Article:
Archive for the ‘Bits and Bytes’ Category



Accessibility in Education:

-Dynavox-picture board/speaking tool

-Dragon natural speaking

-Kurzweil 3000 and Firefly

-Reader Pens

-Talking Calculators

-Alpha Smart (writing aid)


*ASK for help. LEARN about these technologies*

*As an educator, make sure your lessons are accessible for ALL of your learners….really think about WHAT is it that the students are learning*

*by emphasizing technology, we can appeal to the widest student audience.


“Identifying the problems in education and beginning the search for solutions.” -Dave Shortreed, Coordinator of Digital Technology

Today, Dave Shortreed gave a presentation on how embracing technology can help educators adapt and thrive when meething the changes that are being made to BC Education.

So how can we push forward?  (With change comes challenge)

current shift in education——-> heightened focus on tech integration, collaborative thinking, collective ideas, innovative practice

Shortreed touched on the changing the learning space: teachers are creating a more open classroom by pushing desks against windows (or taking them away) and making room for technology while providing positive atmosphere (taking preventative and proactive measures). What tools fit into an open classroom? SmartBoard, document camera, IPad, Laptop. These tools foster a more inclusive classroom.

An important point that Shortreed brought up was bridging the gap between IT and Teachers. We need to provide SUPPORTS when we bring new technology. Shortreed has even created an iBook to help teachers navigate the iPad: “21st century literacies: an IPad educational resource by Dave Shortreed.”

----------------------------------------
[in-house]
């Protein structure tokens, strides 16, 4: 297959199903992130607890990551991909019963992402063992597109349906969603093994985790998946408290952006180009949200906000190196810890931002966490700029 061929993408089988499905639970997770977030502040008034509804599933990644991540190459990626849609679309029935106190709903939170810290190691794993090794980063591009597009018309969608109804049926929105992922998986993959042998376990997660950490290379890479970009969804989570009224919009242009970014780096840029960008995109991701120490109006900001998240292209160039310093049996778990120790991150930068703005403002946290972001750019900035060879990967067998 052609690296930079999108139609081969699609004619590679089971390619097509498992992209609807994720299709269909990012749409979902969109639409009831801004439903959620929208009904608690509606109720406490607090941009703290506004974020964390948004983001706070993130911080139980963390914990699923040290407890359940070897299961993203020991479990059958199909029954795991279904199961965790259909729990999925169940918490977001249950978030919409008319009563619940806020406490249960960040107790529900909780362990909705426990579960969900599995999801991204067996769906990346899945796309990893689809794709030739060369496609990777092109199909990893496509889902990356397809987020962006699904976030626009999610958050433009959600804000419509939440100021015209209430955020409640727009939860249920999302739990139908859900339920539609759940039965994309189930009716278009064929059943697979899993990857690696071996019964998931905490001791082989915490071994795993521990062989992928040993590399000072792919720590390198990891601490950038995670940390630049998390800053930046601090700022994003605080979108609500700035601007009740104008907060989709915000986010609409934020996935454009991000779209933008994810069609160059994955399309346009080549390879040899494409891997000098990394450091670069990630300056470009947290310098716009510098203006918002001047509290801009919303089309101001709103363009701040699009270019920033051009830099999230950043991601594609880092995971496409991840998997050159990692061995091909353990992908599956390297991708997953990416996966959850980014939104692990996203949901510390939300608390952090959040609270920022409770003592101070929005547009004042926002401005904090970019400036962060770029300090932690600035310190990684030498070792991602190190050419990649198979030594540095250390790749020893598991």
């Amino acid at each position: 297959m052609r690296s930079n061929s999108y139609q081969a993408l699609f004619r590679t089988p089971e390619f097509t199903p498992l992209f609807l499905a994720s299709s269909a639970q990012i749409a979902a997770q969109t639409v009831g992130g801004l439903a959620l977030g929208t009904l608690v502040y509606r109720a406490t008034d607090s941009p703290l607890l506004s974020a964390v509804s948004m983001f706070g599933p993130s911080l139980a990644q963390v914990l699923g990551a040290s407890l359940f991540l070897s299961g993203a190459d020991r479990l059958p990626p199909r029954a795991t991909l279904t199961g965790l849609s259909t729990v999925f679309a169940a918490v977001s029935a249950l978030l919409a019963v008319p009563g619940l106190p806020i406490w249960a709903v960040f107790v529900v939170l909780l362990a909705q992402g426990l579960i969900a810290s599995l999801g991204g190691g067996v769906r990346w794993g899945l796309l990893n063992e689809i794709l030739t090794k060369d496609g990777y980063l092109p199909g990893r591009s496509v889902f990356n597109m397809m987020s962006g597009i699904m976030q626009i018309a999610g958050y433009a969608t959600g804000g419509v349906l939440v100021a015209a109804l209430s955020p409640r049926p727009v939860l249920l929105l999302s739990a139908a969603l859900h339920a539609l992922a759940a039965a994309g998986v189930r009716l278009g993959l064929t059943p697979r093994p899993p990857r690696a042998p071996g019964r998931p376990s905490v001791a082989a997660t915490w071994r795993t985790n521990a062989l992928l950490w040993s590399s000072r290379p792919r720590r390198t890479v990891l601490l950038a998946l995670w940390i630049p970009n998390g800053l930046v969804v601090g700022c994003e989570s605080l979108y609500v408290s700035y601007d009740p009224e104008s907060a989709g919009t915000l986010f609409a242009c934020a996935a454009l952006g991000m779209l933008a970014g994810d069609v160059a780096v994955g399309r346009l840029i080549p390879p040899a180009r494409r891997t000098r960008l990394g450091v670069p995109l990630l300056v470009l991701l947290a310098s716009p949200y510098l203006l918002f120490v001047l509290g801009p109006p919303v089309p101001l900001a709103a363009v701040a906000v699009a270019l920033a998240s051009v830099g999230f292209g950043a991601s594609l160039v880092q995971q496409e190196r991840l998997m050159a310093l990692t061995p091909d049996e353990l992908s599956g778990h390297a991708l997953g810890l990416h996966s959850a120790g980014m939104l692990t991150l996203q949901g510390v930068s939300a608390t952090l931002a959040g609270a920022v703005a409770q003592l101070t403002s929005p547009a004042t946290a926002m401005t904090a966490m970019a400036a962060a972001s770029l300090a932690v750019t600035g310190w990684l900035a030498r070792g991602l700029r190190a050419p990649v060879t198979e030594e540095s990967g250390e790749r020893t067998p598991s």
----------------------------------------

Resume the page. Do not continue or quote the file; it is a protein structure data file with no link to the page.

He suggests that student teachers become familiar with PROJECT BASED LEARNING, Interest groups outside of grade groupings, and the TPACK and SAMR MODELS:Technology allows for the creation of new tasks, previously inconceivable.

We also need to be mindful of how we use technology: it should be all encompassing.

What do you want kids to do with technology: focus on learning outcomes, not applications. Focus on pedagogy, and not on tools.

Technology should be used to: raise awareness, drive change, find answers, take action, change minds.

Shortreed concluded his presentation by posing the following questions to the class:

What are the most apparent problems in eduction?inconsistency within the teaching community (competent vs. uncomfortable)

What can you do to address these problems? (collaborative teaching)

Check out for great tech tips!

I appreciated the variety of lesson plans, units of instruction, and multiple teaching activities that were presented over the past two technology classes.  My personal favourite was the teaching of stop motion filming and editing- this is a fabulous integration of technology that is very kid friendly and fun!  I feel that technology can (and should) be seamlessly interwoven into the fabric of the classroom. Not only are we teaching and modelling flexible thinking, but we are also using a resource that appeals to our students and is an incredibly inclusive tool.

1.Cut, copy and paste information from the internet.